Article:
Apologies for duplicate messages.
December 18, 2007 Contact: Lilly Talbert, VCW Communications Coordinator
For Immediate Release Phone: 802-828-2841
CONSUELO NORTHRUP BAILEY: VERMONT PATHFINDER
Montpelier, VT (12/18/07) -- Consuelo Northrup Bailey: Vermont
Pathfinder, a Vermont Humanities Council program hosted by the Fletcher
Free Library and co-sponsored by the Vermont Women's History Project,
takes place Friday, January 18, 2008 at 12:00 p.m. in the Fletcher Free
Library’s Pickering Room. The program will be presented by J. Kevin
Graffagnino, Executive Director of the Vermont Historical Society.
Consuelo Northrup Bailey (1899-1976) was a national pioneer among women
in public service. Born and raised in Fairfield, Vermont, and a 1921
graduate of the University of Vermont, she was the first woman in
America to serve as a state's attorney, as Speaker of a state house of
representatives, and as Lieutenant Governor. Vice-chair of the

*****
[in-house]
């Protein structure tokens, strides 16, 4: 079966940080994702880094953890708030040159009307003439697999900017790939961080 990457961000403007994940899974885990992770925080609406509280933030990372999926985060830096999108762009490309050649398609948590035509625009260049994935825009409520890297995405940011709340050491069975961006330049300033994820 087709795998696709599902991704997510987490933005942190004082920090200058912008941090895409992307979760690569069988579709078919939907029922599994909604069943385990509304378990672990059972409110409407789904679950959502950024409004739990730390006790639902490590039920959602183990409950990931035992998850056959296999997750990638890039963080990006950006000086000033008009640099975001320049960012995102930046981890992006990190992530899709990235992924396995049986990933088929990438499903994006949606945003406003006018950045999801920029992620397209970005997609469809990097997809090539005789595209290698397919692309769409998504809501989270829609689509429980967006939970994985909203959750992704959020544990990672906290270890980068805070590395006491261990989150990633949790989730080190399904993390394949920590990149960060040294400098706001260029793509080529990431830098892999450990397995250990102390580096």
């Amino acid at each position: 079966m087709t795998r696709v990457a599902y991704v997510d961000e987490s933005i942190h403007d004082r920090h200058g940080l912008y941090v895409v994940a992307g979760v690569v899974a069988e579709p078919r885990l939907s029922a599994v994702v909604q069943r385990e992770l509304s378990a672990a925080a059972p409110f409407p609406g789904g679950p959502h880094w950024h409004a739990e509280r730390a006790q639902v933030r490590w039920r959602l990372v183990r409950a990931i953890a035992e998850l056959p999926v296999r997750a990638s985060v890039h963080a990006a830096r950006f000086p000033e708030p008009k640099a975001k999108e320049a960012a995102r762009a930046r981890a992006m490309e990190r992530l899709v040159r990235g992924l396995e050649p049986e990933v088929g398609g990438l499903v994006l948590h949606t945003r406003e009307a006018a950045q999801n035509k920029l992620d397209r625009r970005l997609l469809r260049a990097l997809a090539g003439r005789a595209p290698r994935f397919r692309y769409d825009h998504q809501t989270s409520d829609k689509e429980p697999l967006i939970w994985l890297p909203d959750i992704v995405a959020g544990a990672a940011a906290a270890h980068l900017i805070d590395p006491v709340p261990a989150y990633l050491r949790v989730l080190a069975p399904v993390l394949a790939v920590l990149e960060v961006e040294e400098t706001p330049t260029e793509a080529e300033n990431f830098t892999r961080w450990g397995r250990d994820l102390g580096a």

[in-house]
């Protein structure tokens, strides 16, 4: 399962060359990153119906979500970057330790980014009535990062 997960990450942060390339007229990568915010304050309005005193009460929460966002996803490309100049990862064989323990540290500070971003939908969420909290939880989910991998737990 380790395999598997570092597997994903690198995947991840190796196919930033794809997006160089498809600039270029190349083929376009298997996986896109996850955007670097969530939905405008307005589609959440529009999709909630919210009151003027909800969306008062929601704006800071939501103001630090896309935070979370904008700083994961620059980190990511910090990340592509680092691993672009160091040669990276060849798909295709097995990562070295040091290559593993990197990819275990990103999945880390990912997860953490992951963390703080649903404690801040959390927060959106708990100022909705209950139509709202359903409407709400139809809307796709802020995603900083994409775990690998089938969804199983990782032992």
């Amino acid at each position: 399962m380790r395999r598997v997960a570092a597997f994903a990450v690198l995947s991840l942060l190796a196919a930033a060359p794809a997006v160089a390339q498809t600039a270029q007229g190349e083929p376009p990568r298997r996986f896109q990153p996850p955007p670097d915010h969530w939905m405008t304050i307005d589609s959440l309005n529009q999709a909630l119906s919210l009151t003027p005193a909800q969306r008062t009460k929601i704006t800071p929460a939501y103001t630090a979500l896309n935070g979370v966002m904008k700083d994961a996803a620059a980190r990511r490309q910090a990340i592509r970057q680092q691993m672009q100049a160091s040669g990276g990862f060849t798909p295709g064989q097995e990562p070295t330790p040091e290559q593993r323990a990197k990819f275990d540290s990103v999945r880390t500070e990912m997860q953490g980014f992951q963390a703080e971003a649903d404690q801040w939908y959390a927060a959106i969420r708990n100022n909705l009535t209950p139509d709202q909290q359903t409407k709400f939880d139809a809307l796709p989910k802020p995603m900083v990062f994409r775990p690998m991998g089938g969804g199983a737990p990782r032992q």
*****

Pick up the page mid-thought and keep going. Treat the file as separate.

Republican National Committee from 1952 to 1956, she was also the first
woman admitted to practice before the United States Supreme Court.
Graffagnino’s presentation will detail the life and career of this
extraordinary Vermont role model for women.
This program is the first of a series of programs around the state
co-sponsored by the Vermont Women’s History Project (VWHP) as part of
its “Women’s History Year ‘Round” initiative. Women have been actively
contributing to the story of Vermont every day of the year. Rather than
confining the celebration of women to Women’s History Month in March,
the VWHP proposes that Vermonters celebrate women’s history all year
long. Visit their web site www.womenshistory.vermont.gov for information
on other programs about women’s history during 2008.
Consuelo Northrup Bailey: Vermont Pathfinder is supported in part by the
National Endowment for the Humanities (NEH) and the Vermont Humanities
Council (VHC). Any views, findings, conclusions, or recommendations
expressed in this program do not necessarily represent those of the NEH
or the VHC.
By promoting the understanding of the diverse experiences of women in
Vermont history, the Vermont Women's History Project (VWHP) seeks to
create a new perspective on history and culture that will positively
affect society’s perceptions of women. For more information, visit
www.womenshistory.vermont.gov or contact Judith Irving, Director,
[log in to unmask], 802-828-5940. VWHP is an initiative of the
Vermont Commission on Women.
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